Page 1


G N I H C T A R C S N O Z I R the H O e f i L g n fi r u S A n’s Pre i t r a M . t S rk

ss

N e w Yo

038-50570_ch00_4P.indd iii

6/28/12 12:20 PM


scratching the horizon. Copyright © 2012 by Israel Paskowitz. All rights reserved. Printed in the United States of America. For information, address St. Martin’s Press, 175 Fifth Avenue, New York, N.Y. 10010. www.stmartins.com Design by Kathryn Parise ISBN 978-1-250- 00600- 4 (hardcover) ISBN 978-1-250- 02399-5 (e-book) First Edition: August 2012 10

038-50570_ch00_4P.indd iv

9

8

7

6

5

4

3

2

1

6/28/12 12:21 PM


There is a wisdom in the wave, highborn and beautiful, for those who would but paddle out. 8 —Hawaiian proverb, pinched from the author’s father, Dorian “Doc” Paskowitz, who’s been passing it off as his own for just about forever

038-50570_ch00_4P.indd ix

6/28/12 12:21 PM


038-50570_ch00_4P.indd xii

6/28/12 12:21 PM


P RO L O G U E A Good Day

J

une 29, 2011.

Wasn’t really thinking of this day as anything different, anything other than all the rest. Wasn’t really thinking much at all, except to do what I had to do, get where I was going. Feed the horses. Load a bunch of boards and wet suits in the truck. Hug my kids. Grab a change of clothes for later. Get to work. Just another stretch of daylight on a long string of many. The focus, heading out, was the Surfers Healing event I was running with my wife, Danielle, together with a couple dozen bighearted surfer pals and assorted friends and family members. Surfers Healing is a foundation Danielle and I started in 1999 after we discovered our autistic son, Isaiah, did a whole lot better in the water than on dry land. Seemed like it was our own little discovery at first, just a way to calm our own kid; Isaiah was small enough I could grab him by the scruff of his life vest and get him up on a board, and for a few moments he was like any other kid on the

038-50570_ch01_4P.indd 1

6/28/12 12:20 PM


2

Scra tching the Horizon

beach. Riding waves. Laughing. Folks took notice, and soon they were asking me to help their kids catch some of the same, so what started as something for us became something for everybody; families with kids on the autism spectrum, covering the whole range of pervasive developmental disorders, filled the beach, and I was stoked to help out. These days, Isaiah is six-three, three hundred pounds, and way too big for me to get up on a board, but he still loves the water. We’ve found some giant bully boards, made for big ol’ Hawaiians like Isaiah, and he lolls about on one of them for hours at a time, bear-hugging the shoreline. These days, too, Surfers Healing is way too big for Danielle and me to handle on our own. We’ve grown into a full-fledged non-profit, with free one-day camps for autistic children, which we run up and down both coasts, as well as in Hawaii, Puerto Rico, and Mexico—and, next year for the first time, in Canada. In a typical year, we’ll surf with over twenty-five hundred kids. We’re not so full of ourselves to think we’re delivering any kind of cure-all or washing away a lifetime of hassle and heartache, but we are giving families a bright spot on their calendars, something to look forward to. Even better, something to remember. For an afternoon, at least, these kids are able to run and laugh and splash and shout on a whole other spectrum, and I’ve come to think of this as a great good thing. Yep, it’s pretty cool. Don’t mind saying. The drill, whenever we run one of these camps, is to bring together all these moving parts and make it seem like we’re a welloiled machine—when, really, the only things well oiled are our faces, to keep clear of the sun. Oh, we have our shit together, at this point; been at it so long we can’t help but have it down. But sometimes it feels like it all comes together on its own. Chasing permits, from all the different town beaches. Reaching out to our sponsors, who turn up with food and drink and giveaway items for our campers. Signing up all these families and getting their paperwork in order. Coordi-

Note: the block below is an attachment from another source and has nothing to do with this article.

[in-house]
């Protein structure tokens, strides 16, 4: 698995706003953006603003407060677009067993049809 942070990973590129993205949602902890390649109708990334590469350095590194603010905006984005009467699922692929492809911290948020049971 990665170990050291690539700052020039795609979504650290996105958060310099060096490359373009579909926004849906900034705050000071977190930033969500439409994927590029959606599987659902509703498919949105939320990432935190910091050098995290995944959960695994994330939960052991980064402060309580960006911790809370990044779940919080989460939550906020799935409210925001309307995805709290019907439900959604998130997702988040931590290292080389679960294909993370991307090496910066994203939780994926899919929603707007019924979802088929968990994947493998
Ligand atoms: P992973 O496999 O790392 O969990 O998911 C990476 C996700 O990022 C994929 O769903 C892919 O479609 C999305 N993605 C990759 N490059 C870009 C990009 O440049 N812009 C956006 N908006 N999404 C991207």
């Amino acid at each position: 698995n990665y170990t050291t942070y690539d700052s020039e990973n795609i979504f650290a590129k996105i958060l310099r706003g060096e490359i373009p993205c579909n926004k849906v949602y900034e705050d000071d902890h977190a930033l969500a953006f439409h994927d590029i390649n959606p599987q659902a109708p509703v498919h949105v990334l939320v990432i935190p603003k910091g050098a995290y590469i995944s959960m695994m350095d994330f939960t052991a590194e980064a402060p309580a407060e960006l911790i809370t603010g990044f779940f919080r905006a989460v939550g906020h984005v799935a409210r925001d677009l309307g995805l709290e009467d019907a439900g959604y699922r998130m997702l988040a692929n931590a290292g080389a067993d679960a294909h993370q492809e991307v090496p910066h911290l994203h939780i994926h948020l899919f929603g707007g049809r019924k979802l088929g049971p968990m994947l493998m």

038-50570_ch01_4P.indd 2

6/28/12 12:20 PM


Prologue: A Good Day

3